Atlanta Megabus Crash in Indiana Illustrates Complex Insurance Layers

There was an unfortunate bus crash by a double-decker Megabus en route from Atlanta to Indiana yesterday and police are reporting that 35 passengers have been taken to the hospital. The preliminary reports are that the wire guardrail kept the bus from veering into oncoming traffic and saved countless more lives.


As the passengers of the Megabus crash get their bearings, one of the tough issue will be figuring out the layers of applicable insurance. Let’s break down where the insurance comes from and what the passengers should do.

1. If the crash was partially the Megabus driver’s fault:
At this point the police report is not out yet and no one has calculated the bus’s speed or assessed the reaction time and choices by the bus driver so only the passengers can say if the driver has responsibility. The police are indicating that the bus driver swerved and flipped th buss to avoid a prior collision in the roadway. Inherent in the analysis of liability will be an evaluation of whether the prior crash was well light, whether emergency vehicles were present and whether flashers were illuminated. Nonetheless, if we assume the Megabus driver has some legal liability, where do the passengers look for insurance coverage for their bills?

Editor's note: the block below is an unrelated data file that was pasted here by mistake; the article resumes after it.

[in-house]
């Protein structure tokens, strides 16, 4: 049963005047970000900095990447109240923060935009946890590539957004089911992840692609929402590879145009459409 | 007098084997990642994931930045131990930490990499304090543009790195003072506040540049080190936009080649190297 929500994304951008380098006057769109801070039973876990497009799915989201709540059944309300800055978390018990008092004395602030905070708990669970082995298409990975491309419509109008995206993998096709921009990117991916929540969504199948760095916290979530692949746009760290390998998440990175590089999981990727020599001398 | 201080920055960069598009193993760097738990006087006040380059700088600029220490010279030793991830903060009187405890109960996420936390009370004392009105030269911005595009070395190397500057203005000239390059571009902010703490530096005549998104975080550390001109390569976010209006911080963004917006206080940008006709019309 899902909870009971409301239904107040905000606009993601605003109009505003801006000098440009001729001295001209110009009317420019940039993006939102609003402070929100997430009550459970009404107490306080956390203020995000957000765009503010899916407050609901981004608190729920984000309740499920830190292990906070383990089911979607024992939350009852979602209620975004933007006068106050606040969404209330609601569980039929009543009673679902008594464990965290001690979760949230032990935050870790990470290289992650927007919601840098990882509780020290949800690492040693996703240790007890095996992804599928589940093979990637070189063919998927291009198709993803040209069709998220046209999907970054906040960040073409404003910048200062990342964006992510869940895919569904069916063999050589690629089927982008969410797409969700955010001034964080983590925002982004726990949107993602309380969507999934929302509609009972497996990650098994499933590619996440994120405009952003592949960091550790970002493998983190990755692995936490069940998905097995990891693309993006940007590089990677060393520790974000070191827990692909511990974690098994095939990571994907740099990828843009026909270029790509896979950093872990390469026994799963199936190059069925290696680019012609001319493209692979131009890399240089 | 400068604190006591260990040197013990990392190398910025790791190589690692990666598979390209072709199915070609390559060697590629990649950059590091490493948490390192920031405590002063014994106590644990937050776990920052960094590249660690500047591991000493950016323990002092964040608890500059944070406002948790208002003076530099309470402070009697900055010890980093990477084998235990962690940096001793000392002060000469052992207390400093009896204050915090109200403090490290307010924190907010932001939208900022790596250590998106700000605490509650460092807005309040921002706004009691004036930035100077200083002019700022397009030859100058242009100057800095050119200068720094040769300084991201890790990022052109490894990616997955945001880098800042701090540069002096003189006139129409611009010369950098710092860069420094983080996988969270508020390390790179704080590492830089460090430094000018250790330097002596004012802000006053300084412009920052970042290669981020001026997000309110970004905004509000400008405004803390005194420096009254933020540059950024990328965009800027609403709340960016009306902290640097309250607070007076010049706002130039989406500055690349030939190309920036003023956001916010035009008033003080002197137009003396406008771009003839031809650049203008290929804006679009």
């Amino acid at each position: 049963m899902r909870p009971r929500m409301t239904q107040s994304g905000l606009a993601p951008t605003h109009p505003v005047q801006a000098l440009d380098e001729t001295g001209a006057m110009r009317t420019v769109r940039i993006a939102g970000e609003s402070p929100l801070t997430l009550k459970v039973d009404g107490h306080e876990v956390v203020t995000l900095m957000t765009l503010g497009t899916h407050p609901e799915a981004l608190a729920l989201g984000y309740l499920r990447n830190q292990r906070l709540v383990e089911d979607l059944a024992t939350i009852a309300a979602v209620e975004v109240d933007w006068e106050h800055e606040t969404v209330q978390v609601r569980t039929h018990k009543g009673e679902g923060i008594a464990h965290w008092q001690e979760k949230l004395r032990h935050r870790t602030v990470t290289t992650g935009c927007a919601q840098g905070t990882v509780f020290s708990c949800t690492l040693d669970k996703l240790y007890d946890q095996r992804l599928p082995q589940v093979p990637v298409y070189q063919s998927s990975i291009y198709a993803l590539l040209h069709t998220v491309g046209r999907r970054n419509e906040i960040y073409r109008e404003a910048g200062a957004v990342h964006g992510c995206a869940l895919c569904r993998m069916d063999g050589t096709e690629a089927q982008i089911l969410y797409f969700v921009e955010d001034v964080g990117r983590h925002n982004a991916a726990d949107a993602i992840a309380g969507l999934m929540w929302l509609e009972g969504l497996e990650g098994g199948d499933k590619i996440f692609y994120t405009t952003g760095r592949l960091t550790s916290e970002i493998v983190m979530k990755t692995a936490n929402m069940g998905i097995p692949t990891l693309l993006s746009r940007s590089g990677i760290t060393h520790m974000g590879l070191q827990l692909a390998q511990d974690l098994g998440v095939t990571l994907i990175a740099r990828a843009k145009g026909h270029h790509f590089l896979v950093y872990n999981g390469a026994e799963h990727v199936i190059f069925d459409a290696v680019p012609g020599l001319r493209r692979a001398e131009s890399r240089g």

First the corporate insurance policy for Megabus will provide coverage to the passengers under the liability portion. That policy is at least $1,000,000. Moreover, because the bus is considered a common carrier, the driver is held to a higher standard of negligence than an ordinary driver.

Is the Crash also the fault of the driver’s in the prior crash?

Maybe. There is a strong argument that it is foreseeable that if you negligently case a crash on the interstate, another vehicle may come along an have a subsequent crash, if you do not get off of the road or take sufficient steps to warn oncoming drivers. If there is evidence to that effect, then the liability policy on the vehicle that is at fault for the first crash can have legal liability to the passengers on the Megabus. Since passenger vehicles have very limited insurance coverage, it is essential that any passengers on the bus put their own underinsured motorist insurance companies on notice. They should be sure to also notify the insurers of any resident relatives that live with them as well. The failure to give timely notice (as little as 30 days sometimes) can void the underinsured motorist coverage.

The passengers will also want to examine whether they have any medical payments or PIP coverage through their own policy or through the policy held by Megabus.